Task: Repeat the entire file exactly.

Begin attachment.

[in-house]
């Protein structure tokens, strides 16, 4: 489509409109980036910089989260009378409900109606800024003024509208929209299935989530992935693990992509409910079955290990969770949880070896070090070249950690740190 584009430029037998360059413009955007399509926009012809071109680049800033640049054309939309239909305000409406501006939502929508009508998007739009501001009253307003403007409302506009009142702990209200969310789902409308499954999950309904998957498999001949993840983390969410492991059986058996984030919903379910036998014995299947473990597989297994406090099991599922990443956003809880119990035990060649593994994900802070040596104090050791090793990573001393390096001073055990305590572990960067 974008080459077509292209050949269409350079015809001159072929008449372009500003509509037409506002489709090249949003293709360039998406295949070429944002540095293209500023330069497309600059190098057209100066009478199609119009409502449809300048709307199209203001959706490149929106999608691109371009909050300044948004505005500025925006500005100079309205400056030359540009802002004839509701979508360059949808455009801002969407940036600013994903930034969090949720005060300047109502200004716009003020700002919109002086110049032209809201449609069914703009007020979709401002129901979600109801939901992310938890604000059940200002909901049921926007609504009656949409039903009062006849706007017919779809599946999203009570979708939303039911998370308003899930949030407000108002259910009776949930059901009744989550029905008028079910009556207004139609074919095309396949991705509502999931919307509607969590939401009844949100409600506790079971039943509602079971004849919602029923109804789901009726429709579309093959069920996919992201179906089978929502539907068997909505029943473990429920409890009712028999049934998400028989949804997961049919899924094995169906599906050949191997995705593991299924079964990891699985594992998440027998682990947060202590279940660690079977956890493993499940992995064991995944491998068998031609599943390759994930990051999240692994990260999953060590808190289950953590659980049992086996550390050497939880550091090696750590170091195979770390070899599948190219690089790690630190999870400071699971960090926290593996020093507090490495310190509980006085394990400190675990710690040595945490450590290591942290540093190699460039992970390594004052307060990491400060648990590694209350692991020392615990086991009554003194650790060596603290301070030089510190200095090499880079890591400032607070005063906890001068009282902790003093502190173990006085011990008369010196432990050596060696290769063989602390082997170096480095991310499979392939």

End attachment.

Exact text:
[in-house]
């Protein structure tokens, strides 16, 4: 489509409109980036910089989260009378409900109606800024003024509208929209299935989530992935693990992509409910079955290990969770949880070896070090070249950690740190 584009430029037998360059413009955007399509926009012809071109680049800033640049054309939309239909305000409406501006939502929508009508998007739009501001009253307003403007409302506009009142702990209200969310789902409308499954999950309904998957498999001949993840983390969410492991059986058996984030919903379910036998014995299947473990597989297994406090099991599922990443956003809880119990035990060649593994994900802070040596104090050791090793990573001393390096001073055990305590572990960067 974008080459077509292209050949269409350079015809001159072929008449372009500003509509037409506002489709090249949003293709360039998406295949070429944002540095293209500023330069497309600059190098057209100066009478199609119009409502449809300048709307199209203001959706490149929106999608691109371009909050300044948004505005500025925006500005100079309205400056030359540009802002004839509701979508360059949808455009801002969407940036600013994903930034969090949720005060300047109502200004716009003020700002919109002086110049032209809201449609069914703009007020979709401002129901979600109801939901992310938890604000059940200002909901049921926007609504009656949409039903009062006849706007017919779809599946999203009570979708939303039911998370308003899930949030407000108002259910009776949930059901009744989550029905008028079910009556207004139609074919095309396949991705509502999931919307509607969590939401009844949100409600506790079971039943509602079971004849919602029923109804789901009726429709579309093959069920996919992201179906089978929502539907068997909505029943473990429920409890009712028999049934998400028989949804997961049919899924094995169906599906050949191997995705593991299924079964990891699985594992998440027998682990947060202590279940660690079977956890493993499940992995064991995944491998068998031609599943390759994930990051999240692994990260999953060590808190289950953590659980049992086996550390050497939880550091090696750590170091195979770390070899599948190219690089790690630190999870400071699971960090926290593996020093507090490495310190509980006085394990400190675990710690040595945490450590290591942290540093190699460039992970390594004052307060990491400060648990590694209350692991020392615990086991009554003194650790060596603290301070030089510190200095090499880079890591400032607070005063906890001068009282902790003093502190173990006085011990008369010196432990050596060696290769063989602390082997170096480095991310499979392939």